Residents share progress of their 2011 resoulution
LUMBERTON — 2012 wipes clean the slate.
Today, about 140 million Americans are taking their first stab at their New Year’s resolutions: to lose weight, save money, get organized, spend more time with family, or whatever self-improvement goal they dreamed up.
Resolutions are easy to make, but hard to keep. Studies show that a quarter of the people making resolutions are unable to keep them a single week, and six months later fewer than half are still diligent.
Last year, The Robesonian spoke with locals who had big plans for 2011.
Let’s see how they did.
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Retha Locklear, who lives in Shannon, confidently declared her two goals for 2011: “Mine every year is always to be closer to God, that’s most of all. And, of course, to lose weight.”
Locklear, speaking with a little more than a week remaining of 2011, deemed it a success.
“I’ve done both,” she said.
By eating healthier and drinking more water, Locklear lost close to 20 pounds. She said a medical scare forced her to take that resolution seriously.
“I was diagnosed a few years ago with diabetes so I’ve had to be more faithful about it,” Locklear said. “I am a cake baker and it’s hard. I just have to have a made-up mind about it.”
Her other resolution with the Big Man is a journey, not a destination, she said. But she consistently prayed this year.
“Praying, seeking him, seeking more of him, and that’s a daily walk,” Locklear said.
Locklear may be among a minority in keeping her resolution, but putting her resolution on paper — in the newspaper, no less — may have helped. Studies show that those who explicitly make goals or resolutions are 10 times more likely to accomplish them than those who do not.
When she spoke with The Robesonian, Locklear hadn’t decided on her list of 2012 resolutions.
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Last year, Alexia Tinling had school on her mind. As a senior at Lumberton High School, she said her New Year’s resolutions were to “do better in school, graduate with honors, go to college, get into a really good school and just start my future.”
It was a long list, but Tinling checked them all off.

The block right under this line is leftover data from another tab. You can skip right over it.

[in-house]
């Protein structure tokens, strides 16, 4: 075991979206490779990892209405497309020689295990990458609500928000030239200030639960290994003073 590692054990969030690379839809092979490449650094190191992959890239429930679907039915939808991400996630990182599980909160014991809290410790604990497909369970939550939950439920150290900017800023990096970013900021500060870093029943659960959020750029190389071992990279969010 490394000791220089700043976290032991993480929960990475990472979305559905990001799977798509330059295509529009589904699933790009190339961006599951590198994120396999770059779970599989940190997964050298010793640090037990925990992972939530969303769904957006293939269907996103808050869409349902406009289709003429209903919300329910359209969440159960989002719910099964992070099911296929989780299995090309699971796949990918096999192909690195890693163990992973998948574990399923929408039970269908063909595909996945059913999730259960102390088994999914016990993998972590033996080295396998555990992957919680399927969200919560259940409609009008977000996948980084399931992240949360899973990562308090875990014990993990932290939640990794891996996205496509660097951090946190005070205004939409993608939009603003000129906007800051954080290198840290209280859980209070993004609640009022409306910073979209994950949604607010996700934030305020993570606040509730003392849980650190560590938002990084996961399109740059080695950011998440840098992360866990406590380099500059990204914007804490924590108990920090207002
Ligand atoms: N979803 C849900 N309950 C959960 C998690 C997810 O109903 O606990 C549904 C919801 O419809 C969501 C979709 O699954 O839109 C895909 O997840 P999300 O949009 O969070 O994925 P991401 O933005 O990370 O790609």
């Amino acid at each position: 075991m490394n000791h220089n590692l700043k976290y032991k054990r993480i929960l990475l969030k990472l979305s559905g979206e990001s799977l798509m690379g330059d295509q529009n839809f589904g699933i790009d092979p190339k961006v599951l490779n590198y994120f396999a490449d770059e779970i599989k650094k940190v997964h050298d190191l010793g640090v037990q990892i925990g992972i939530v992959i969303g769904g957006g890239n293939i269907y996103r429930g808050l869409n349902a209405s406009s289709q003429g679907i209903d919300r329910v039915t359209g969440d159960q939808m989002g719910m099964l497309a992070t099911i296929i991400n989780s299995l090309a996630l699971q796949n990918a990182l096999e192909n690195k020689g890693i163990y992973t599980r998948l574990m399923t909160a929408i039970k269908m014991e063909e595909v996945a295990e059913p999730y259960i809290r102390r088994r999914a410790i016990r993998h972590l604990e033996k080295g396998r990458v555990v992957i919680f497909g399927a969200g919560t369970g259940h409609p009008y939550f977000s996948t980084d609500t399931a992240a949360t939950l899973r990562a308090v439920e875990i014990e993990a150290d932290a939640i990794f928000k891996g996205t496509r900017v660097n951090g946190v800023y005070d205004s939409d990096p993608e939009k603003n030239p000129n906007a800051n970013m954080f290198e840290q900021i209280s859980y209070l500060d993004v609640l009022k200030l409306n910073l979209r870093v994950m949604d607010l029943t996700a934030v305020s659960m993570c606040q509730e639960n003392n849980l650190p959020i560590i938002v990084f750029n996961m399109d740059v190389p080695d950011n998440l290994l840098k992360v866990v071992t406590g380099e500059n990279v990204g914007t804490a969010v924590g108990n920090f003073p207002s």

She graduated with a 3.23 grade-point average and was inducted into the National Honor Society. She is now a freshman in the business program at North Carolina A&T.
“I just studied more and I made sure I got all A’s during my senior year because there was no excuse for me not to succeed in my senior year,” Tinling said.
About 70 percent of resolution-makers have three or more on their list, so Tinling was not alone in her laundry list of goals.
She said her parents helped her to keep on track.
“Knowing that I wanted a better future for myself and knowing I wanted to succeed when I got older that I had to get good grades and get into a good school to do those things,” Tinling said.
This year’s resolutions are just as lofty. Tinling hopes to finish her freshman year in college with better than a 3.0 GPA, get a job and own a car.
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Rosa Blue of Pembroke said last year, “I want my health to get better and I want to quit smoking.”
Those resolutions fell to the wayside this year in the midst of deaths in her family. She lost two brothers-in-law this year.
“It was a bad year,” Blue said. ” … I fell on that one.”
She said that she would sporadically quit smoking for a few days but then start back up again.
“I’m going to try harder this year,” Blue said. “It’s just habit.”
She said smoking — a vice she picked up right before turning 30 — helps her deal with stress. Back then she smoked maybe one cigarette per day, but now she is up to half a pack a day.
“I didn’t like them then,” Blue said. “I should’ve quit then.”
Blue plans to give better health habits another try this year, including kicking the cigarettes for good.
“Just better health and … and let there be peace on Earth,” Blue said.
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Last year, Julius Meekins wanted to get in shape and to curb his spending.
While the Lumberton resident has managed to do both, one came a little easier than the other.
“Money-wise, the economy took care of that for me,” Meekins said. “There was far less money to spend, so it made that a little easier to keep.”
In terms of exercise, Meekins can be found at the Southeastern Lifestyle Center doing cardio and weight training four days a week. He works out with his friend Ezra Blanks to keep his motivation high.
Often goals fall to the wayside because of time constraints, but Meekins found a way to make sure he stayed on course.
“With the business of work and everything, there were times where I wasn’t able to get in my regular workout routine,” Meekins said. “But I found other things, like family walks, to make up the difference.”
Meekins didn’t have a specific goal in mind for saving money, but he wanted to prepare for retirement. He looked into different options this year.
While shopping, Meekins kept the future in focus.
“I would think from a standpoint of was it something I wanted on a whim or was it something that I myself or my family really needs,” Meekins said.
Meekins doesn’t have new resolutions for 2012, as he hopes the year will follow the pattern of 2011.
“In the words of the last President Bush, ‘Stay the course,’” Meekins said. “This last year was a very blessed and prosperous one.”
— Reach features editor Amanda Munger at 910-272-6144 or email@example.com.